CU Boulder researchers’ study suggests that thru-hiking, as on the Pacific Crest Trail, might decrease vascular health
To the uninitiated, the increasingly popular—but still niche—outdoor pursuit known as thru-hiking can sound exhausting, boring and dangerous.
Not many people relish the notion of sleeping on the ground, no Netflix, infrequent showers, eating a high-calorie, low-quality diet—Snickers bars, ramen noodles, Pop-Tarts, that sort of thing—and carrying a loaded backpack while trekking thousands of miles on the often-grueling terrain of a “long trail”—most famously, America’s 2,193-mile Appalachian, 2,653-mile Pacific Crest and roughly 3,000-mile Continental Divide National Scenic Trails—for four to six months.
Yet for those who take to it, thru-hiking can be life-changing. Deep friendships form, and soulmates sometimes meet, in the crucible of trail life. Some hikers experience spiritual awakening or walk off their demons. And many reach the end of a trail more tanned, lean and fit than they’ve been since childhood.
But while thru-hikers may look the picture of health on the outside, two researchers at the University of Colorado Boulder’s Department of Integrative Physiology have published a study suggesting that a thru-hiking lifestyle may lead to troubling changes in vascular health.
“In addition to the extreme exercise load, the subject performed to complete the PCT (Pacific Crest Trail), the individual consumed a very poor diet for the duration of the hike. The results of this case study suggest that the combination of extreme exercise and poor diet may lead to negative changes in health markers,” write Thomas C. Heinbockel, a professional research assistant and Assistant Research Professor Daniel H. Craighead in “Case studies in physiology: Impact of a long-distance hike on the Pacific Crest Trail on arterial function and body composition in a highly fit young male,” published in Physiological Reports in October.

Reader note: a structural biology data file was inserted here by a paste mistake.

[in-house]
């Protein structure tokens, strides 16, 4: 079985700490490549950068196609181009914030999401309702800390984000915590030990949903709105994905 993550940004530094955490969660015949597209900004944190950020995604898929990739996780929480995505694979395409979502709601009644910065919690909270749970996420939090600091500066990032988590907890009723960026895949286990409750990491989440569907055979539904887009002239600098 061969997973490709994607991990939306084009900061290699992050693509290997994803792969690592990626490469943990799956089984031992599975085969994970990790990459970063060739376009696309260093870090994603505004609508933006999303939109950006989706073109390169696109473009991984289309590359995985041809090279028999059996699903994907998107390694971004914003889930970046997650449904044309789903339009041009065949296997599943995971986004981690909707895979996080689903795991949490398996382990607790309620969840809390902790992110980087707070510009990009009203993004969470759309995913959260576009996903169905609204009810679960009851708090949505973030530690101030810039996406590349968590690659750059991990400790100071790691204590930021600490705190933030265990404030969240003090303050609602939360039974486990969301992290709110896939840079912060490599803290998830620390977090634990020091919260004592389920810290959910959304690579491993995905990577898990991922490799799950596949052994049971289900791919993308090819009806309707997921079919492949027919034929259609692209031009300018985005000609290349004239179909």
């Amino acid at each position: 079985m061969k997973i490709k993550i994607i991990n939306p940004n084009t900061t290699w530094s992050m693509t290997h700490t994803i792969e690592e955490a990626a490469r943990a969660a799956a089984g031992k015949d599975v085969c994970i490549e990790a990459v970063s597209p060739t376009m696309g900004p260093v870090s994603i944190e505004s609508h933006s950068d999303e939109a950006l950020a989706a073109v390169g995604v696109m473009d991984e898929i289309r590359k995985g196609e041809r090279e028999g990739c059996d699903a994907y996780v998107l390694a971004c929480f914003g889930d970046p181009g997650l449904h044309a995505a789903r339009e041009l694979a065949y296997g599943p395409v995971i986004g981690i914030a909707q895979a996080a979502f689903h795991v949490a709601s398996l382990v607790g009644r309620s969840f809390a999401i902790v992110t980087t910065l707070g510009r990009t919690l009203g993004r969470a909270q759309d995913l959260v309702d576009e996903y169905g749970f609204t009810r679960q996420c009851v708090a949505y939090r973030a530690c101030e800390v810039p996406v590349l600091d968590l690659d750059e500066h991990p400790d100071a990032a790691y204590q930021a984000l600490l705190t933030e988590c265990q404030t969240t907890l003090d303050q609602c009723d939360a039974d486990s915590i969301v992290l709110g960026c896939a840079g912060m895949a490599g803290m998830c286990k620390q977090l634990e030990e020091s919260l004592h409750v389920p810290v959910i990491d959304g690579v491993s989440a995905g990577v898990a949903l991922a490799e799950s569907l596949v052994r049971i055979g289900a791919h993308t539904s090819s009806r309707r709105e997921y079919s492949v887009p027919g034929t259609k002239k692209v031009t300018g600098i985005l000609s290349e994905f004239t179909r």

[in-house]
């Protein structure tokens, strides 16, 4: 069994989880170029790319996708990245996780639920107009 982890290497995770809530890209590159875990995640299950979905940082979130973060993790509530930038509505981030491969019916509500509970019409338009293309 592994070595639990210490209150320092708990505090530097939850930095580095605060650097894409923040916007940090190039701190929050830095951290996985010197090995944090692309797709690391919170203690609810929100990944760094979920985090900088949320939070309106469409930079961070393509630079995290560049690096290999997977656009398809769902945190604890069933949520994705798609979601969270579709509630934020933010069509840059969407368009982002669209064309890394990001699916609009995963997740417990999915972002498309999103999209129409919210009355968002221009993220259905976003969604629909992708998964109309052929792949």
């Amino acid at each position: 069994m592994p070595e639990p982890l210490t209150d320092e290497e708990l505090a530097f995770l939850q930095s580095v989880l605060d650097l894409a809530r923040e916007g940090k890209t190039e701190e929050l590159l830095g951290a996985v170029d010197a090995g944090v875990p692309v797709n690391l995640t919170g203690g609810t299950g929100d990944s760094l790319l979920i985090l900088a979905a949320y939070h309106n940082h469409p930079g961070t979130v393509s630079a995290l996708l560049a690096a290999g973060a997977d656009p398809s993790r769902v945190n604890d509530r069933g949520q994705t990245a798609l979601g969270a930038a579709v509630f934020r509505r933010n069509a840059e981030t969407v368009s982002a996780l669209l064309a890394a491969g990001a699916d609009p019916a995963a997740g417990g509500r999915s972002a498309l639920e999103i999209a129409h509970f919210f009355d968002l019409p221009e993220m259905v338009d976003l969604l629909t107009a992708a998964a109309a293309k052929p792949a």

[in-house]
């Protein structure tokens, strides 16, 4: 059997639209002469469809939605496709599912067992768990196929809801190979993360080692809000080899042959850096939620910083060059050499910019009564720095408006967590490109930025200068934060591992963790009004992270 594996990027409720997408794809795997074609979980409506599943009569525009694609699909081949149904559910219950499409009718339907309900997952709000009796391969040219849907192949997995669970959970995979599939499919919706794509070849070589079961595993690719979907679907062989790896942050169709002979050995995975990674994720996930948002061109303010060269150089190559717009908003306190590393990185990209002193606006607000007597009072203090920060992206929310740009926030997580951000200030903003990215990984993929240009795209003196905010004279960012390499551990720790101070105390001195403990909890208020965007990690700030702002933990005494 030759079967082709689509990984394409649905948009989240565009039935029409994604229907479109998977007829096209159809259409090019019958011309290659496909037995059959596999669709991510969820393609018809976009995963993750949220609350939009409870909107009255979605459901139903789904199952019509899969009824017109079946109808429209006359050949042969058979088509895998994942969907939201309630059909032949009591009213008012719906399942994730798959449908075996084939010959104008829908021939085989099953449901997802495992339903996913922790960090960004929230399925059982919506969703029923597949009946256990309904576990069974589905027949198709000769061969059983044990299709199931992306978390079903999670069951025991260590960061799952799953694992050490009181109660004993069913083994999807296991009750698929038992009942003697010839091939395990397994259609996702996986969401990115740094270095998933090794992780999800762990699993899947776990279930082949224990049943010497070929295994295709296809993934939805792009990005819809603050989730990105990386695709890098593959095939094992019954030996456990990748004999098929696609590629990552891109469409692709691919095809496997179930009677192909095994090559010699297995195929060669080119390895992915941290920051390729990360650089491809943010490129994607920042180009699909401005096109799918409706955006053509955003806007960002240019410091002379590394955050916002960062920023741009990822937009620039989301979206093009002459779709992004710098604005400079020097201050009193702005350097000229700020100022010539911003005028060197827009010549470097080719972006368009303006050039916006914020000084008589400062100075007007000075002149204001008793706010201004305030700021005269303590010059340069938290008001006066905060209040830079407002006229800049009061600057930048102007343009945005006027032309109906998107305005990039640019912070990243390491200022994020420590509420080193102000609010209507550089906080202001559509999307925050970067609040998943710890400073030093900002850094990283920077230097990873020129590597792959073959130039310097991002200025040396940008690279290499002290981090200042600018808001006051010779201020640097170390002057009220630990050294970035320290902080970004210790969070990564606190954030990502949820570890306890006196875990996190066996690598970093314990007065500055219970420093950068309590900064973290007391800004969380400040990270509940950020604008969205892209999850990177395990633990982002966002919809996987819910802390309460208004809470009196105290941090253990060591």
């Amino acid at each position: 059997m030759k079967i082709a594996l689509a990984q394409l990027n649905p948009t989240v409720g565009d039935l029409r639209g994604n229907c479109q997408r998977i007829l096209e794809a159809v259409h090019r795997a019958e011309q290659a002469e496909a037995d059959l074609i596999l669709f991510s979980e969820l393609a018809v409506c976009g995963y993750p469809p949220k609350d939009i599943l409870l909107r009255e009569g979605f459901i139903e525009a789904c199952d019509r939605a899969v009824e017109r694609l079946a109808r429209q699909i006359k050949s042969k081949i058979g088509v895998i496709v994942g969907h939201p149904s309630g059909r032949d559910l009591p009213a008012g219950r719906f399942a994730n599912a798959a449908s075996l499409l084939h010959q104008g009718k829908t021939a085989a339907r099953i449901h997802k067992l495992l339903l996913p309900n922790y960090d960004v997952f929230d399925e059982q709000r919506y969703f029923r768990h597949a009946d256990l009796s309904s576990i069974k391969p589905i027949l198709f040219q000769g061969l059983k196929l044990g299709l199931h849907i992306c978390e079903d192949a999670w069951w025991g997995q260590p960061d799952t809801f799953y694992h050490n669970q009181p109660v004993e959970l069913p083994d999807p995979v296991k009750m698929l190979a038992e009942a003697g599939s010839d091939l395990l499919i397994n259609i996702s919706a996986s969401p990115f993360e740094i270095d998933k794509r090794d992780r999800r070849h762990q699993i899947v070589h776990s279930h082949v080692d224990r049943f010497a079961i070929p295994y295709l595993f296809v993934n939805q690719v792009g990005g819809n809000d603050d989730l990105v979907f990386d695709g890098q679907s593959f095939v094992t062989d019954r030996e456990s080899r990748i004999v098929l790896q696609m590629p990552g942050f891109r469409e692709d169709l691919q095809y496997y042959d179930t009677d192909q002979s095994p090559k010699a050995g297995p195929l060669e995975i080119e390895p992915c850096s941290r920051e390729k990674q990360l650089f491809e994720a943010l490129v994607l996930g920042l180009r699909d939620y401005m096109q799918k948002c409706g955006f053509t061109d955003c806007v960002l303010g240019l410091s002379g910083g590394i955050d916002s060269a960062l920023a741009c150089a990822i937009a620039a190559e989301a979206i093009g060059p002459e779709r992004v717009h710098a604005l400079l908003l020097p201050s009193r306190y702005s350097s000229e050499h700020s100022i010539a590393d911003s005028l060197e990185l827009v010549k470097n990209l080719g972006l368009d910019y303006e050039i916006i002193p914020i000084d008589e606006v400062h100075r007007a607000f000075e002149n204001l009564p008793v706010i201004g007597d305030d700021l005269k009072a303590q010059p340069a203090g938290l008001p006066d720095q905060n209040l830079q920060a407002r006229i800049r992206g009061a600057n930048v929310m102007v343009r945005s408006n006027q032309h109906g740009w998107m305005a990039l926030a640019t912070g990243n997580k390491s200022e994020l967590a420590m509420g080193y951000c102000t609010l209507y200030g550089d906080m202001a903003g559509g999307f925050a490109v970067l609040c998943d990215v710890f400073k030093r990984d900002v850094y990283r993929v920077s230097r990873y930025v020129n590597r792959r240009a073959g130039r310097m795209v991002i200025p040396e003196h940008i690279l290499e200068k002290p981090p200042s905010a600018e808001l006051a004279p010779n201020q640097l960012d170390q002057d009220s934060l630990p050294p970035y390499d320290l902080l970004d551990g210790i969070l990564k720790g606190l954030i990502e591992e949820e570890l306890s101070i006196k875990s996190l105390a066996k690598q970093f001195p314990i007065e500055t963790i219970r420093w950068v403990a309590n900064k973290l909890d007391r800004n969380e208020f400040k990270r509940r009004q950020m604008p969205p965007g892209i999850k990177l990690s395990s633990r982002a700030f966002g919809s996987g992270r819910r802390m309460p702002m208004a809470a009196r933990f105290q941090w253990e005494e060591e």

The study was based on Heinbockel’s 2019 thru-hike from the U.S.-Mexico border at Campo, California, to Manning Park, British Columbia, which he started two days after finishing his master’s degree at CU Boulder.
“We knew I was going to do the hike, and we had the machinery in the lab to measure various things,” says Heinbockel (MIntPhys’19), who also happens to be the aforementioned “fit young male.”
“So, we just kind of went for it.”
The two men first met at Penn State, where Craighead was doing a PhD and Heinbockel—whose “trail name” is Tarzan—was a research intern. Both were runners interested in exercise science, and when Craighead came to CU Boulder, he encouraged Heinbockel to pursue graduate studies in Boulder.
The results of this case study suggest that the combination of extreme exercise and poor diet may lead to negative changes in health markers."
Heinbockel started hiking in early May, just days after graduating with a master’s degree, traversing some 700 miles of southern California desert before entering the Sierra Nevada mountains after one of the snowiest winters on record. He continued through northern California, Oregon and Washington, reaching the northern terminus after just 112 days, an average of 23.7 miles per day; typical Pacific Crest Trail hikers take 135 to 150 days to finish.